While Harry took a few minutes to work the crowd, his specialty, I listened to lounge singer Connie Champagne continue the evening's entertainment. "I need a man. A big, strong man," she announced between songs. During the long pause that followed I twisted my head around to see no one in the predominantly male audience making a move. So, with several martinis now working their magic, I surmised that perhaps I was the man for the job. I stepped forward, lifted Connie onto the piano for her final number, posed for a kiss and a snapshot, and disappeared back into the crowd.

As the place began to empty out, Harry and I settled into a large U-shaped booth for a late-night supper. The Starlight normally serves a light menu of caviar, salads, cheese plates, desserts, and a raw bar. But for "special occasions, like this," Harry explained, he calls down to Scala's on the ground floor. Tory, our waitress, arrived with silver covered platters, beneath which we found a beautiful Caesar salad and a plate of buttermilk mashed potatoes topped with a perfectly seared fillet of salmon for me, and a grilled vegetable plate and greens for Harry.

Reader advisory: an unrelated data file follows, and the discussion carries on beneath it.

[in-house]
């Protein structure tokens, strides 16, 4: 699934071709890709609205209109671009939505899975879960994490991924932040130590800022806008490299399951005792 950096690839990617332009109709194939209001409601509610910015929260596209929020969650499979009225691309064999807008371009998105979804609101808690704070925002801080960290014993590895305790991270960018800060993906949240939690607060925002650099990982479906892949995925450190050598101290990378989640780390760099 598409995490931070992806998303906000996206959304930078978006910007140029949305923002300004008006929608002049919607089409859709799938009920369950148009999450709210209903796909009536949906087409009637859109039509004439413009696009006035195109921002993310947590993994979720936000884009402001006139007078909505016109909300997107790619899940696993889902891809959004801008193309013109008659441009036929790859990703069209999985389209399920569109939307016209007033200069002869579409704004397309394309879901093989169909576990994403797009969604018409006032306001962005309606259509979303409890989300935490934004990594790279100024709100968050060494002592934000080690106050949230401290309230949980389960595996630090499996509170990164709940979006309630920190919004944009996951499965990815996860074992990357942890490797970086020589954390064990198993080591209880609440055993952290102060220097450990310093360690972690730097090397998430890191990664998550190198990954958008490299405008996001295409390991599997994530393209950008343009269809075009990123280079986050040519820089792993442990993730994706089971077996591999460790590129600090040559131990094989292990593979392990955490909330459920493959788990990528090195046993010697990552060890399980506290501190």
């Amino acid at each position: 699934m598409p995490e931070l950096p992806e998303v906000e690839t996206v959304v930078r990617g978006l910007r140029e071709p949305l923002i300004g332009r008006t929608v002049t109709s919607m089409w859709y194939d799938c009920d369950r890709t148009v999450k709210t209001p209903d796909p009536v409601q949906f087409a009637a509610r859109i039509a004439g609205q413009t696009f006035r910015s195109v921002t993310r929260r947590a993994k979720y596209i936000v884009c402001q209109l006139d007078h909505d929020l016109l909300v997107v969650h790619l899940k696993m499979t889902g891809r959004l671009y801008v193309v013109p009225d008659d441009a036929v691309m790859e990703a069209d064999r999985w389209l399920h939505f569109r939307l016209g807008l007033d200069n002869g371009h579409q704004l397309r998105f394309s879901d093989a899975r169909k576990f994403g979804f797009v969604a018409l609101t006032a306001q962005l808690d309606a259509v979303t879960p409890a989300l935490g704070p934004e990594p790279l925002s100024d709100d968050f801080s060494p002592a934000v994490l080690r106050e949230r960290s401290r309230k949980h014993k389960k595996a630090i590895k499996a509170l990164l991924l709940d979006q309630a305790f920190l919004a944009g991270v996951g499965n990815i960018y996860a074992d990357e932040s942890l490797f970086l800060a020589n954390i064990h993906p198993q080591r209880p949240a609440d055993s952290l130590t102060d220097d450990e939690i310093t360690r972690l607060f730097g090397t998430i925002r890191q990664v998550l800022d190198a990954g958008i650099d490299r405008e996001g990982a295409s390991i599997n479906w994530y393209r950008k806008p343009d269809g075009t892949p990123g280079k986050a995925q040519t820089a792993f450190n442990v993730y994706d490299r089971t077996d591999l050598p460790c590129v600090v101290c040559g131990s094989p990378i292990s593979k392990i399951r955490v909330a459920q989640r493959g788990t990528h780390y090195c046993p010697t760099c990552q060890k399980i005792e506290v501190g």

"You've got quite a place here," I said, taking in the views of the city.

"It used to be a penthouse," he answered. "The whole floor. Can you imagine? But I'm very lucky. I've been at it a long time. Twenty-five years. None of this stuff comes overnight, unless you win the lottery. You ever fantasize about what you'd do if you won the lottery? When I can't sleep at night, that's what I dream about."

"That's what the Brown Twins told me," I recalled, "when I saw them at the restaurant. They said, 'We still play the lottery, and we're going to win.'"

After we finished our meals Harry had me follow him through the Starlight's kitchen before ducking out a swinging glass window.

"Yowza," I said.